Professor Michelle Glass published an opinion piece in the New Zealand Medical Journal last week suggesting there is no need for the Ministry of Health to develop new regulations governing cannabis as medicine because the Medicines Act already outlines the standards a product needs to reach in order to be considered a medicine.

Mr Caddie says recognition of cannabis as a medicine is challenging when whole plant extracts contain active ingredients in addition to THC and CBD.

Read more (Gisborne Herald)

Education Minister Chris Hipkins says anti-vaxxer parents are ‘pro-plague’

The education minister doesn’t think children shouldn’t miss out on school just because their parents are what he calls “pro-plague”.

The Northland DHB has suggested unvaccinated children stay home from school for the next two weeks, after two known cases of measles have been discovered. Northland has the lowest immunisation rate in the country at 85 percent.

Chris Hipkins said the DHB should be stepping up to ensure the region has sufficient immunisation levels. “Clearly there is an issue there that the DHB needs to address, they are responsible for that. I don’t believe that kids should be denied their right to an education, particularly if it’s a conscious choice by their parents not to immunise”, he said.

He said he uses the term ‘pro-plague’ for anti-vaxxers because that’s what they are. “It is a statement of fact. It is a ridiculous position, it is not based on science, there are very good reasons why we require a certain level of the population to be immunised, so that we’re not susceptible to massive outbreaks.”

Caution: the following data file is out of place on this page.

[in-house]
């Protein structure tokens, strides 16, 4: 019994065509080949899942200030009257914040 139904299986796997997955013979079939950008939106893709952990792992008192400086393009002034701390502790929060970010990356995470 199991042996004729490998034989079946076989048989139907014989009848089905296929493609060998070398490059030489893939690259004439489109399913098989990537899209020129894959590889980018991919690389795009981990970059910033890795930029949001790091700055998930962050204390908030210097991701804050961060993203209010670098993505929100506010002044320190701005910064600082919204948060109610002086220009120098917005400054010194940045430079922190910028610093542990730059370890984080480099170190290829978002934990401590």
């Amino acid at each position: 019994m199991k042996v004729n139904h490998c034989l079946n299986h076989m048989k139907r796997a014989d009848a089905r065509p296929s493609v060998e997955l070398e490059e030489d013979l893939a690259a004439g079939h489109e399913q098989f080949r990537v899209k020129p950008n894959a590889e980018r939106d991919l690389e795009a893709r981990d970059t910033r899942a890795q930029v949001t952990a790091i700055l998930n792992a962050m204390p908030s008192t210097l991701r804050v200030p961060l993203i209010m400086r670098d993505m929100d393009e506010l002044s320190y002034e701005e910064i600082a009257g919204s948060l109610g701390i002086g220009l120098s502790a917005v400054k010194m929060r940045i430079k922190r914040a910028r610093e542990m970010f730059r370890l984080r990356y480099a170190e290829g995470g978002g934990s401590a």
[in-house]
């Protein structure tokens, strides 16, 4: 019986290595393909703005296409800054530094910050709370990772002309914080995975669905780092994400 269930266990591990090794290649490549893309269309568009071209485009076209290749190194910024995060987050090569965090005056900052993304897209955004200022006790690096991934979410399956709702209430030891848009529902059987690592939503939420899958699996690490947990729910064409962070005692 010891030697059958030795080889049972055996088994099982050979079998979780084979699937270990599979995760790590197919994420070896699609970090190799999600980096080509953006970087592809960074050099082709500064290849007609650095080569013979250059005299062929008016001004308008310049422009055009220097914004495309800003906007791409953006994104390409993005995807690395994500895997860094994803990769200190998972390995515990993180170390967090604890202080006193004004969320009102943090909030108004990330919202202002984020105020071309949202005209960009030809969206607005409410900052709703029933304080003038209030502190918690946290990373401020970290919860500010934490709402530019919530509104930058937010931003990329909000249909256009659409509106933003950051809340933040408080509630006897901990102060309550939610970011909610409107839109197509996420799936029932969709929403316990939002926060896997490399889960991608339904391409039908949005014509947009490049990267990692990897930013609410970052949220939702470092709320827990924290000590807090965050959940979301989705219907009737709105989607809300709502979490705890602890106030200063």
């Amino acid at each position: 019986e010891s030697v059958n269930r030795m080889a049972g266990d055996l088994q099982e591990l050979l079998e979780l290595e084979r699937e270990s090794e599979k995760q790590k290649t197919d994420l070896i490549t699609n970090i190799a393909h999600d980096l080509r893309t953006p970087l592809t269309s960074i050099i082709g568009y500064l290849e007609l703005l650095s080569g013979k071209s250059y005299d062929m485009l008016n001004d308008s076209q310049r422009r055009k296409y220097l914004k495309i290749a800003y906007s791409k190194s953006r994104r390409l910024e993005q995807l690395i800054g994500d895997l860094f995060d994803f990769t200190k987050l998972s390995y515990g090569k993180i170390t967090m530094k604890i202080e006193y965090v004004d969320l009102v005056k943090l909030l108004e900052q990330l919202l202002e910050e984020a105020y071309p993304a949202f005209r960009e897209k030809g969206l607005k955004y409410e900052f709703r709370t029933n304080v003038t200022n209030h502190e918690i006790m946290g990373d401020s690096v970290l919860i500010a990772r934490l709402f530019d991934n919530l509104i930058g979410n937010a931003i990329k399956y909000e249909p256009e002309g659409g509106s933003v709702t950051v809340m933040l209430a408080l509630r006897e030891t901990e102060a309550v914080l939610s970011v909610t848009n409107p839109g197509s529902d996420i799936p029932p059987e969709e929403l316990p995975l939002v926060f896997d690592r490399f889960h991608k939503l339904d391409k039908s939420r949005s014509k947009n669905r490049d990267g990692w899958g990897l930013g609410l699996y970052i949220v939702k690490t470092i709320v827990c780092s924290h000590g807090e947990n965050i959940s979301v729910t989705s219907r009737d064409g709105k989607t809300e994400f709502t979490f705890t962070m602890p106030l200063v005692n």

Read more (RNZ News)

Mohua goes from rare to common in 21 years

The once rare mohua/yellowhead has for the first time become the most common native bird counted since predator control began in the Landsborough valley in South Westland.

Mohua numbers have risen more than 30-fold and overall, native bird numbers have doubled in the 21 years since monitoring began in 1998, recently analysed Department of Conservation (DOC) results show.

DOC Principal Science Advisor Dr Colin O’Donnell says the long-term study charts the response of 13 native bird species following sustained predator control to suppress rats, stoats and possums.

Read more (Scoop Sci-tech)

Celebrating New Zealand Sign Language Week and working toward an accessible future

For Deaf Aotearoa‘s executive assistant Erica Dawson access to political knowledge and information has “opened a whole new world”. It started in 2017 when a sign language version of the final debate between Jacinda Ardern and Bill English began.

For the first time the clash was aired  with a hand-to-hand battle between interpreters. Signs for policy words needed to be created, and people within the deaf community helped ensure viewers were given the correct messages from Ardern and English.

Last year Ardern announced all post-cabinet press conferences would be interpreted into NZSL going forward. That’s meant for the first time in Dawson’s almost 30-year life, she has been able to follow politics.

Read more (Stuff National)


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Direct-to-consumer advertising of prescription medicines